Letters to the Editor

How we fund our schools

In the early 1970s, the East St. Louis Police raided a bingo game at a Roman Catholic Church. The pastor of that church defended the bingo players, but the police told him the game of chance in which players pay for bingo cards was not legal.

I advised that pastor by a newsletter that the only way those folks could play legally was to get the law changed. After those who wanted to gamble agreed to give 70 percent of the profits of a state Lottery to the public school system, it became law on July 1, 1974.

It has been difficult keeping all that Lotto money going into the Common School Fund. Politicians who favor private schools may have decided to divert those funds to other programs. The truth is, they did divert those funds.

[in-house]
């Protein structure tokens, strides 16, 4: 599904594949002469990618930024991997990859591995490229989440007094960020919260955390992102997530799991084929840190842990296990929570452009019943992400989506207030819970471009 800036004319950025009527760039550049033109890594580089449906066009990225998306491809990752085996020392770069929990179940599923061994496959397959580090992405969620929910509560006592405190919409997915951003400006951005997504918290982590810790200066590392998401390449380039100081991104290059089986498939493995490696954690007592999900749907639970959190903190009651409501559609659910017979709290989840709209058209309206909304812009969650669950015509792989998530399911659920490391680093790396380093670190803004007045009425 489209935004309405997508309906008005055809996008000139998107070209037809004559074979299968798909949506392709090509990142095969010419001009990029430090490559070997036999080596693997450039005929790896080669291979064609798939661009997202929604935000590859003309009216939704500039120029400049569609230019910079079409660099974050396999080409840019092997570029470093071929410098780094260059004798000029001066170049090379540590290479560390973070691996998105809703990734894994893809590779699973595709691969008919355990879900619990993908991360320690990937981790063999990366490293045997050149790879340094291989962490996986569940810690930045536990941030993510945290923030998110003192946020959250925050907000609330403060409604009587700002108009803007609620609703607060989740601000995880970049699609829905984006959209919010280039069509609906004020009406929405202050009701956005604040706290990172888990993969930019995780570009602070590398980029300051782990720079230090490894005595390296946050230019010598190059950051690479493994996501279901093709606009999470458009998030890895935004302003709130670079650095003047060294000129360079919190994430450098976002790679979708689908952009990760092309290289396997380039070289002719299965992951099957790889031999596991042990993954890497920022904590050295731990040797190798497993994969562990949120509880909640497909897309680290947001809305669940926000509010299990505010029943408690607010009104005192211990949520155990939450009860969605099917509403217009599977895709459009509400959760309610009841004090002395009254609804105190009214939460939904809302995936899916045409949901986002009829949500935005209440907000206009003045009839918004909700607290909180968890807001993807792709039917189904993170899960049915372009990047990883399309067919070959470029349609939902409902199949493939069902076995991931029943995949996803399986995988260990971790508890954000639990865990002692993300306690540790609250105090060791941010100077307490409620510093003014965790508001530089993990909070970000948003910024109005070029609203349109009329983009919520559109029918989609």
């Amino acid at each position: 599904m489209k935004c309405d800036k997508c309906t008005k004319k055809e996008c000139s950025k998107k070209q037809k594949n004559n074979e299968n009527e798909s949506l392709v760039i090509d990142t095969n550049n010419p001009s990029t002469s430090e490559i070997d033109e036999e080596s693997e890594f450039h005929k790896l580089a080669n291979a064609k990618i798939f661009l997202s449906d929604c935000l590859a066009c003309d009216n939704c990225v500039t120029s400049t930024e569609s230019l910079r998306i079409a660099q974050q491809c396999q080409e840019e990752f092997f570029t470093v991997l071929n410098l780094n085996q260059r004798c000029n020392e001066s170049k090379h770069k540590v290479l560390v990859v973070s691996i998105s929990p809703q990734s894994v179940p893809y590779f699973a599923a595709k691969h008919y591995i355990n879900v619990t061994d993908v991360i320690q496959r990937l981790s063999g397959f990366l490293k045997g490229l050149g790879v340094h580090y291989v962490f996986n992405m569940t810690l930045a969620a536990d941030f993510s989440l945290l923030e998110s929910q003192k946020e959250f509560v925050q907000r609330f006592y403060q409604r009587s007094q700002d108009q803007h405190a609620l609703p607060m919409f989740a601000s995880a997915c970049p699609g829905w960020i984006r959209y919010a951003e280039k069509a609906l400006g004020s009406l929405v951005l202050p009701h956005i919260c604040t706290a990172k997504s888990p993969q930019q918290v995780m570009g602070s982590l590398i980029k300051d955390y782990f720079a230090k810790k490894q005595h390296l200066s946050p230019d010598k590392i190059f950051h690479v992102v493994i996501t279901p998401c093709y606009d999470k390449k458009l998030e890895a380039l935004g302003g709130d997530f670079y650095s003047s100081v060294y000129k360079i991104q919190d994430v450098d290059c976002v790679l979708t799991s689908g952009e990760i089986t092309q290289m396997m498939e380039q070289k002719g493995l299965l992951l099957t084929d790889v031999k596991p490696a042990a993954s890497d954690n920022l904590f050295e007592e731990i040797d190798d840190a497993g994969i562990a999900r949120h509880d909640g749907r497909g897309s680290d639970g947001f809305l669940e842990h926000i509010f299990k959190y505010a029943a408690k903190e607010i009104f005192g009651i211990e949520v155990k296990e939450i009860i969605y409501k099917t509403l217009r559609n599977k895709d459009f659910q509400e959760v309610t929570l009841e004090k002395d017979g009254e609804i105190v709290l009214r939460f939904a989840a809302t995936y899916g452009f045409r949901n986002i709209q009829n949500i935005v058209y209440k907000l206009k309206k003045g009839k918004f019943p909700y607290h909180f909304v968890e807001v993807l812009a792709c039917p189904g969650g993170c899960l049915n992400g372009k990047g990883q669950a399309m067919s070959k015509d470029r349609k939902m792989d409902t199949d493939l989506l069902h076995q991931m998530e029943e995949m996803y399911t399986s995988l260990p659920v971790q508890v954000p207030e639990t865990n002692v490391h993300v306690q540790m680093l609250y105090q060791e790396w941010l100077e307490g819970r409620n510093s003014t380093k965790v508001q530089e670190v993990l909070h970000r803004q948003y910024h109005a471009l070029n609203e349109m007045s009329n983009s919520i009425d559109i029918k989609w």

Teachers voted to join collective bargaining to gain more job security. Teachers should not have the power to strike for benefits that a particular district cannot afford.

School board members are elected local citizens who care for their district. They cannot allow expenses beyond the district’s income budget. There is a limit to what property taxpayers can pay.

Maybe teachers would be able to reach more students via electronic tablets. Students could attend a school building one or two days a week. It may be worth a try.

Some retired people are paying more than $450 a month in taxes to live in the home they own.

Bond issues are not the answer for financing schools.

Cal Fink